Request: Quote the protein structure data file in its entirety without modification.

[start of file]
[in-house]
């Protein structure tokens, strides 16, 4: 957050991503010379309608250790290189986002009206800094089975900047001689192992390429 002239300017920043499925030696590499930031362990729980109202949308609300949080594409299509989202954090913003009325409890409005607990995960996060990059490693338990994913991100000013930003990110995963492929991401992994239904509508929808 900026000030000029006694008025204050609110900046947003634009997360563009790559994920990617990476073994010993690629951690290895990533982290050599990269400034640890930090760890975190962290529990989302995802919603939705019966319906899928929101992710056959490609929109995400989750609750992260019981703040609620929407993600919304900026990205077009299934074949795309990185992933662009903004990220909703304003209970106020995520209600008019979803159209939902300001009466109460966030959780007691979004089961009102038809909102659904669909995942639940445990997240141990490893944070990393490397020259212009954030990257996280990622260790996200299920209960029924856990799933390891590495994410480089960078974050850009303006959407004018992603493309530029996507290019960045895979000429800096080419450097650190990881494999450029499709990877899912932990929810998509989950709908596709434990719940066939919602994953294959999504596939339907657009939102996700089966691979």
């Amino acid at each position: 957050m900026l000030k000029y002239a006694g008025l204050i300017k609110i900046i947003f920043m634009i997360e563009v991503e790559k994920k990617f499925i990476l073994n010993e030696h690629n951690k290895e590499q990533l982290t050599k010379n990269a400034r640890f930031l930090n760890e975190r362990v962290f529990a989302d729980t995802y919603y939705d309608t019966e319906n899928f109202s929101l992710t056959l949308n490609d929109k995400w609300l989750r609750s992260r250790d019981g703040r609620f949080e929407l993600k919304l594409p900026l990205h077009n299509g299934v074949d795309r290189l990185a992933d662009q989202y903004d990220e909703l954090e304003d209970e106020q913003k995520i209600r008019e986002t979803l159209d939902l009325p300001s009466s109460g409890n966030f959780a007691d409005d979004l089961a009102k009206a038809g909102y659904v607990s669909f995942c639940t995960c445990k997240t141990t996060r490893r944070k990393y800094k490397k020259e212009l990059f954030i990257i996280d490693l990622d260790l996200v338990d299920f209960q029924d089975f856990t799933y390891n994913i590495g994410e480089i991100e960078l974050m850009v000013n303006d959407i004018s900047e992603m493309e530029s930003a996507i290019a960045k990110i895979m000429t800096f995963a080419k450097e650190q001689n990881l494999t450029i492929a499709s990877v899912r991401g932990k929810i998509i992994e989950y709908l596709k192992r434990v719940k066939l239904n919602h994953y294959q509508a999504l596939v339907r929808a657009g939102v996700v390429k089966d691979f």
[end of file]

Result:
[in-house]
């Protein structure tokens, strides 16, 4: 957050991503010379309608250790290189986002009206800094089975900047001689192992390429 002239300017920043499925030696590499930031362990729980109202949308609300949080594409299509989202954090913003009325409890409005607990995960996060990059490693338990994913991100000013930003990110995963492929991401992994239904509508929808 900026000030000029006694008025204050609110900046947003634009997360563009790559994920990617990476073994010993690629951690290895990533982290050599990269400034640890930090760890975190962290529990989302995802919603939705019966319906899928929101992710056959490609929109995400989750609750992260019981703040609620929407993600919304900026990205077009299934074949795309990185992933662009903004990220909703304003209970106020995520209600008019979803159209939902300001009466109460966030959780007691979004089961009102038809909102659904669909995942639940445990997240141990490893944070990393490397020259212009954030990257996280990622260790996200299920209960029924856990799933390891590495994410480089960078974050850009303006959407004018992603493309530029996507290019960045895979000429800096080419450097650190990881494999450029499709990877899912932990929810998509989950709908596709434990719940066939919602994953294959999504596939339907657009939102996700089966691979």
């Amino acid at each position: 957050m900026l000030k000029y002239a006694g008025l204050i300017k609110i900046i947003f920043m634009i997360e563009v991503e790559k994920k990617f499925i990476l073994n010993e030696h690629n951690k290895e590499q990533l982290t050599k010379n990269a400034r640890f930031l930090n760890e975190r362990v962290f529990a989302d729980t995802y919603y939705d309608t019966e319906n899928f109202s929101l992710t056959l949308n490609d929109k995400w609300l989750r609750s992260r250790d019981g703040r609620f949080e929407l993600k919304l594409p900026l990205h077009n299509g299934v074949d795309r290189l990185a992933d662009q989202y903004d990220e909703l954090e304003d209970e106020q913003k995520i209600r008019e986002t979803l159209d939902l009325p300001s009466s109460g409890n966030f959780a007691d409005d979004l089961a009102k009206a038809g909102y659904v607990s669909f995942c639940t995960c445990k997240t141990t996060r490893r944070k990393y800094k490397k020259e212009l990059f954030i990257i996280d490693l990622d260790l996200v338990d299920f209960q029924d089975f856990t799933y390891n994913i590495g994410e480089i991100e960078l974050m850009v000013n303006d959407i004018s900047e992603m493309e530029s930003a996507i290019a960045k990110i895979m000429t800096f995963a080419k450097e650190q001689n990881l494999t450029i492929a499709s990877v899912r991401g932990k929810i998509i992994e989950y709908l596709k192992r434990v719940k066939l239904n919602h994953y294959q509508a999504l596939v339907r929808a657009g939102v996700v390429k089966d691979f």